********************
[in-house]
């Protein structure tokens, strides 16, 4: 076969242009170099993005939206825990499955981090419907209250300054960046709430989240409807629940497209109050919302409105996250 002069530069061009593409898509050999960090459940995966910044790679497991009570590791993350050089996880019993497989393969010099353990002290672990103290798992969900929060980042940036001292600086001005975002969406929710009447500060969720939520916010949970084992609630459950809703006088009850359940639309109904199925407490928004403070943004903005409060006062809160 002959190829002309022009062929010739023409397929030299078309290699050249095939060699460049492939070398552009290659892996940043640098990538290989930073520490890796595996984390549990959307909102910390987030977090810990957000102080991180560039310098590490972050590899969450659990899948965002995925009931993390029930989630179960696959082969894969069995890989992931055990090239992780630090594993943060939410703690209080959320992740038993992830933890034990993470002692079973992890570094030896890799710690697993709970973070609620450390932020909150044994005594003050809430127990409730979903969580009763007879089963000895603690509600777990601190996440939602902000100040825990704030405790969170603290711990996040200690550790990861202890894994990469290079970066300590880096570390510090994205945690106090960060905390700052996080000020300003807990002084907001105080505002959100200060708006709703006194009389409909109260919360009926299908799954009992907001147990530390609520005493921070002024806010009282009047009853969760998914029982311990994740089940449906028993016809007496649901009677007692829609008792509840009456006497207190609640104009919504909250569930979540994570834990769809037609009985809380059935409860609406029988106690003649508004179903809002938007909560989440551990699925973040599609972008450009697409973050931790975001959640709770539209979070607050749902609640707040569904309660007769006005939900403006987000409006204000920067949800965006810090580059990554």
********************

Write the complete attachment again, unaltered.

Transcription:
[in-house]
């Protein structure tokens, strides 16, 4: 076969242009170099993005939206825990499955981090419907209250300054960046709430989240409807629940497209109050919302409105996250 002069530069061009593409898509050999960090459940995966910044790679497991009570590791993350050089996880019993497989393969010099353990002290672990103290798992969900929060980042940036001292600086001005975002969406929710009447500060969720939520916010949970084992609630459950809703006088009850359940639309109904199925407490928004403070943004903005409060006062809160 002959190829002309022009062929010739023409397929030299078309290699050249095939060699460049492939070398552009290659892996940043640098990538290989930073520490890796595996984390549990959307909102910390987030977090810990957000102080991180560039310098590490972050590899969450659990899948965002995925009931993390029930989630179960696959082969894969069995890989992931055990090239992780630090594993943060939410703690209080959320992740038993992830933890034990993470002692079973992890570094030896890799710690697993709970973070609620450390932020909150044994005594003050809430127990409730979903969580009763007879089963000895603690509600777990601190996440939602902000100040825990704030405790969170603290711990996040200690550790990861202890894994990469290079970066300590880096570390510090994205945690106090960060905390700052996080000020300003807990002084907001105080505002959100200060708006709703006194009389409909109260919360009926299908799954009992907001147990530390609520005493921070002024806010009282009047009853969760998914029982311990994740089940449906028993016809007496649901009677007692829609008792509840009456006497207190609640104009919504909250569930979540994570834990769809037609009985809380059935409860609406029988106690003649508004179903809002938007909560989440551990699925973040599609972008450009697409973050931790975001959640709770539209979070607050749902609640707040569904309660007769006005939900403006987000409006204000920067949800965006810090580059990554």